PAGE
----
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Re: Expansions based on variable existence (e.g. ${var+exists}) yield in


From: Chet Ramey
Subject: Re: Expansions based on variable existence (e.g. ${var+exists}) yield inconsistent results.
Date: Mon, 20 Apr 2020 15:38:02 -0400
User-agent: Mozilla/5.0 (Macintosh; Intel Mac OS X 10.14; rv:68.0) Gecko/20100101 Thunderbird/68.7.0

On 4/20/20 11:55 AM, andrej--- via Bug reports for the GNU Bourne Again
SHell wrote:

> Bash Version: 5.0
> Patch Level: 16
> Release Status: release
> 
> Description:
>   Variable existence testing doesn't match variables that are (only) declared.
>   Unless the declared variables are redeclared as arrays. Other variable
>   existence tests yield surprising results as well. (This is all about 
> existence
>   tests, i.e., ones without the extra ':' that tests for emptiness.)
> 
>   In particular, Example 4 below exposes a situation in which a variable 
> doesn't
>   seem to be set, yet cannot be set. Example 5 below shows that empty arrays
>   are treated differently in terms of variable existence. Also, redeclaration 
> of
>   a variable as an array seems to have an "assignment effect" on it (in the
>   sense of making it detectable by existence tests). Redeclaration as an 
> integer
>   doesn't have this effect.
> 
> Repeat-By:
>   Example 1:
>   declare var                   # The same problem occurs with -i, -a and -A.
>   echo "${!var@}"               # empty [unexpected]
>   echo "${var+exists}"          # empty [unexpected]
>   echo "${var-nonexistent}"     # nonexistent [unexpected]

var is unset; you have not assigned a value.

> 
>   Example 2:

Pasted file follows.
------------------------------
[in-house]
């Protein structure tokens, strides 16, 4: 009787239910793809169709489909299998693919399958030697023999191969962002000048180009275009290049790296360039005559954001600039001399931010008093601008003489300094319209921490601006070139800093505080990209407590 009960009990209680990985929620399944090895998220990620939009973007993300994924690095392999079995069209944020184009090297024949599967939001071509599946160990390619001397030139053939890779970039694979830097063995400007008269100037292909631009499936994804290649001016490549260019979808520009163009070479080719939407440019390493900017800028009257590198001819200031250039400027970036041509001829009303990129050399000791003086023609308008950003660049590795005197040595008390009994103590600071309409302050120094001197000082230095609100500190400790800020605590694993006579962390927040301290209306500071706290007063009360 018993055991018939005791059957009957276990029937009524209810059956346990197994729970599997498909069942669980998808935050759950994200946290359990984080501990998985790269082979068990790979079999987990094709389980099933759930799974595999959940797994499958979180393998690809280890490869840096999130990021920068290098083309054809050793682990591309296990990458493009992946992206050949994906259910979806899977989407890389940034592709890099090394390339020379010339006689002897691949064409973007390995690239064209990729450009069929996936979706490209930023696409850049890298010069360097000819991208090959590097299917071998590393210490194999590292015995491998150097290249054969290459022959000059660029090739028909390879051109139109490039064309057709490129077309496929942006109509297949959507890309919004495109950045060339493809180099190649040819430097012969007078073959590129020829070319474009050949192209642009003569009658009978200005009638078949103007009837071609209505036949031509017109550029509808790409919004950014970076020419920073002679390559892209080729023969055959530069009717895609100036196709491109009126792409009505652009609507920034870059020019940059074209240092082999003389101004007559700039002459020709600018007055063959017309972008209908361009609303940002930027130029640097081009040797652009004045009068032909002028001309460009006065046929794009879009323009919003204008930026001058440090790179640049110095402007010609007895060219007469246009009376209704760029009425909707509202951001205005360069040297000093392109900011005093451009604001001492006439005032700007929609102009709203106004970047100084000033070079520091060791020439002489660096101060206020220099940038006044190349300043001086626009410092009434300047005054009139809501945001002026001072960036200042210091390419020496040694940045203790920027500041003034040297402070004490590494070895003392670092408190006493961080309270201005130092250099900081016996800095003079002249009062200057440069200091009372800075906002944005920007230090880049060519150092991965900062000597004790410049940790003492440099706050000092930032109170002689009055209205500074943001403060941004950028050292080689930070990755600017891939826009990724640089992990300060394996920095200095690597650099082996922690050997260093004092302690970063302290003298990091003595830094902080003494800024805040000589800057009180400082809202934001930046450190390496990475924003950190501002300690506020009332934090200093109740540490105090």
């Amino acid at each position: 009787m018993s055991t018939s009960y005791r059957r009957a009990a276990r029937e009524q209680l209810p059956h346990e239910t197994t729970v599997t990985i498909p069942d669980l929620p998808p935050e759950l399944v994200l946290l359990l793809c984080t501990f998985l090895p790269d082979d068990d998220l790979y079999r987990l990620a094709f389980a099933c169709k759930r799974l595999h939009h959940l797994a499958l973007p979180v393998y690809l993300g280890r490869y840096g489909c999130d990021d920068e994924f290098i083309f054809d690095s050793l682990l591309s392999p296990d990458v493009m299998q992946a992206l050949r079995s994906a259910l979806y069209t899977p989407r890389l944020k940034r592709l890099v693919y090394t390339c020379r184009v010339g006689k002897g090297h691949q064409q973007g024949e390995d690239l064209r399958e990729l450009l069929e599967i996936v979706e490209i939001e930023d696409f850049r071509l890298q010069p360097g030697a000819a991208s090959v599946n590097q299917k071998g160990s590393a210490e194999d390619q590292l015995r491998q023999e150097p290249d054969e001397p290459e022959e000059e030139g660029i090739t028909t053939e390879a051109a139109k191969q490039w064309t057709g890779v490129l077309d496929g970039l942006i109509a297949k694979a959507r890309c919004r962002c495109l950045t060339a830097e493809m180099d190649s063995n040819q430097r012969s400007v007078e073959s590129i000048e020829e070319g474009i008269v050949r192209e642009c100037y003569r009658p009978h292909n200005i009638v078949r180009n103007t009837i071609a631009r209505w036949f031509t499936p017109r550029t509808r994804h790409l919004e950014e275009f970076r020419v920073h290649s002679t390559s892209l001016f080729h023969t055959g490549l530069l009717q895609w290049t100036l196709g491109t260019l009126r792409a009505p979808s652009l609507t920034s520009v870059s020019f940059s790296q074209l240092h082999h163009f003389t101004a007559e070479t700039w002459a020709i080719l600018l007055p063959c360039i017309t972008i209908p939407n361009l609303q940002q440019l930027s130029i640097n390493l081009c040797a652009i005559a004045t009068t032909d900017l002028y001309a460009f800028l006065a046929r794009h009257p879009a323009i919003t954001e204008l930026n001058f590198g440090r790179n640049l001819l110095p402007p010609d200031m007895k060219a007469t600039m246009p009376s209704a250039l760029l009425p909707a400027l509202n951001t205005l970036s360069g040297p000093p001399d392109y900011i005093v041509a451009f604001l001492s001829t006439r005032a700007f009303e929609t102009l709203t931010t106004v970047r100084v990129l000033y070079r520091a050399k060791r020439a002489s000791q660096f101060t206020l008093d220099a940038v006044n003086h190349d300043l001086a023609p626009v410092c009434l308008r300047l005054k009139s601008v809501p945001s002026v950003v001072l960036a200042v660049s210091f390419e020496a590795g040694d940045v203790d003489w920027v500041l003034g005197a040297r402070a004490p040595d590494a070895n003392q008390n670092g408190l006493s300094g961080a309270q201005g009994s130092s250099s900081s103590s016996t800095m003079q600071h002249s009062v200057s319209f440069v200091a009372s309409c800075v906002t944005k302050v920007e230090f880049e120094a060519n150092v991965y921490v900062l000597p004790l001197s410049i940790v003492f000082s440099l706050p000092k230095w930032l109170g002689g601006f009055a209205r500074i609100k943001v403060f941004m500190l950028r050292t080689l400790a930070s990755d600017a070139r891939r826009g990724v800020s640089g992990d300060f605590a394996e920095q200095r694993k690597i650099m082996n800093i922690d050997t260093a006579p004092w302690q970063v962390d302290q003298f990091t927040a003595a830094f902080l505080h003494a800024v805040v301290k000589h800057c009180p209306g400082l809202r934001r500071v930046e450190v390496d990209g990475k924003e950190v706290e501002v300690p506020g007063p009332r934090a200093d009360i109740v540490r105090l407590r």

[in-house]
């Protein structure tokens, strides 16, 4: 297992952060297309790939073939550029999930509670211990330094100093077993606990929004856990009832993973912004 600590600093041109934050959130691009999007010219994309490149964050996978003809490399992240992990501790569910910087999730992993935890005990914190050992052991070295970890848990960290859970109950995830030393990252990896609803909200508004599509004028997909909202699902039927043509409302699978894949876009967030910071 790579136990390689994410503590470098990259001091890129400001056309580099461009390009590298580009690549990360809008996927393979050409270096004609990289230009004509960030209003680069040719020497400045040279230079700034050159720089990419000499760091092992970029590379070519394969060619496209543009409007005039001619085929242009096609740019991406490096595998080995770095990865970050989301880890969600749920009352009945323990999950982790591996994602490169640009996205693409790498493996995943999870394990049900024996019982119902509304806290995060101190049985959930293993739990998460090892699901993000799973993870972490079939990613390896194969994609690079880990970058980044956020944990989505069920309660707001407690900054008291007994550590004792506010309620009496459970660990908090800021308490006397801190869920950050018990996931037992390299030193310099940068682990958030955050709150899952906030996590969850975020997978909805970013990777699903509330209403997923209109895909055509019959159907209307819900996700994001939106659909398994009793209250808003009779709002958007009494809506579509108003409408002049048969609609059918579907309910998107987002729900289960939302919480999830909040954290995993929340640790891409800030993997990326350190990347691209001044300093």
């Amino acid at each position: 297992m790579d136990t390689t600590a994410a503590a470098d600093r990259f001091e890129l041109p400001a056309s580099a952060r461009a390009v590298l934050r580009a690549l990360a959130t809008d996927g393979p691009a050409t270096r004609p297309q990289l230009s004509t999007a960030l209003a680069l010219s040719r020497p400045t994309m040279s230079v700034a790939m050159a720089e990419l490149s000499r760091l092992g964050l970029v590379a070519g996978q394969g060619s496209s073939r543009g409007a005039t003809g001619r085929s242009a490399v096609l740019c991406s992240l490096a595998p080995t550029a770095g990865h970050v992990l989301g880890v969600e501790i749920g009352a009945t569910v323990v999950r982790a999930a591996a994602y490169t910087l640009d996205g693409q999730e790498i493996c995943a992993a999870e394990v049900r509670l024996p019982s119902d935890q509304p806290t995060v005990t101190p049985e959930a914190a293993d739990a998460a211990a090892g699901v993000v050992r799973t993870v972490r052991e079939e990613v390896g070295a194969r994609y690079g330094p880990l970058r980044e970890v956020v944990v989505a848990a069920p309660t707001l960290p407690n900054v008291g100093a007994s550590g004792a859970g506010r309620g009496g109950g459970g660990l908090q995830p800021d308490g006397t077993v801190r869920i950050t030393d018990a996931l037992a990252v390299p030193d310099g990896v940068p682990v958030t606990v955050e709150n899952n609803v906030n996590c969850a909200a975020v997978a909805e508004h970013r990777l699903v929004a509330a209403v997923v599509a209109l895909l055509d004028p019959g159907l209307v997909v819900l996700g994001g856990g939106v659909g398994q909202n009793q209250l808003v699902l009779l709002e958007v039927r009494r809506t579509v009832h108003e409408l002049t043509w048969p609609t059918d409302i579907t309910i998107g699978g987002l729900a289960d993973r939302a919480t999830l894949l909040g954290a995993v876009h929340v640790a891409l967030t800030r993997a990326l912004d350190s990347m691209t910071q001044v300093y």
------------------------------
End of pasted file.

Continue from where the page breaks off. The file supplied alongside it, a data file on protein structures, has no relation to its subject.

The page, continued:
>   declare var
>   declare -A var

This is a bug; var should remain unset since it has no value. It happens as
part of the process converting the variable to an associative array.

>   echo "${!var@}"               # var [expected] << Difference from 
> Experiment 1
>   echo "${var+exists}"          # empty [unexpected]
>   echo "${var[@]+exists}"       # empty [somewhat unexpected]
>   echo "${var-nonexistent}"     # nonexistent [unexpected]
>   echo "${var[@]-nonexistent}"  # nonexistent [somewhat unexpected]


> 
>   Example 3:
>   declare var=
>   echo "${!var@}"               # var [expected]
>   echo "${var+exists}"          # exists [expected]
>   echo "${var-nonexistent}"     # empty [expected]

var is set with an empty value.

> 
>   Example 4:
>   declare -r var
>   echo "${!var@}"               # empty [unexpected]
>   echo "${var+exists}"          # empty [unexpected]
>   echo "${var-nonexistent}"     # nonexistent [unexpected]
>   var=                          # Error! [inconsistent]

var is unset until you attempt to assign it a value. It exists only as an
unset variable with attributes.

> 
>   Example 5:
>   var=()
>   echo "${!var@}"               # var [expected]
>   echo "${var+exists}"          # empty [unexpected]
>   echo "${var[@]+exists}"       # empty [somewhat unexpected]

An empty array is set (or, more precisely, it is not unset). It's like
assigning a null string to a variable.

>   echo "${var-nonexistent}"     # nonexistent [unexpected]

This is the same as var[0].

>   echo "${var[@]-nonexistent}"  # nonexistent [somewhat unexpected]

There aren't any values there. I suppose it could expand to the empty
string, but it doesn't.


-- 
``The lyf so short, the craft so long to lerne.'' - Chaucer
                 ``Ars longa, vita brevis'' - Hippocrates
Chet Ramey, UTech, CWRU    address@hidden    http://tiswww.cwru.edu/~chet/



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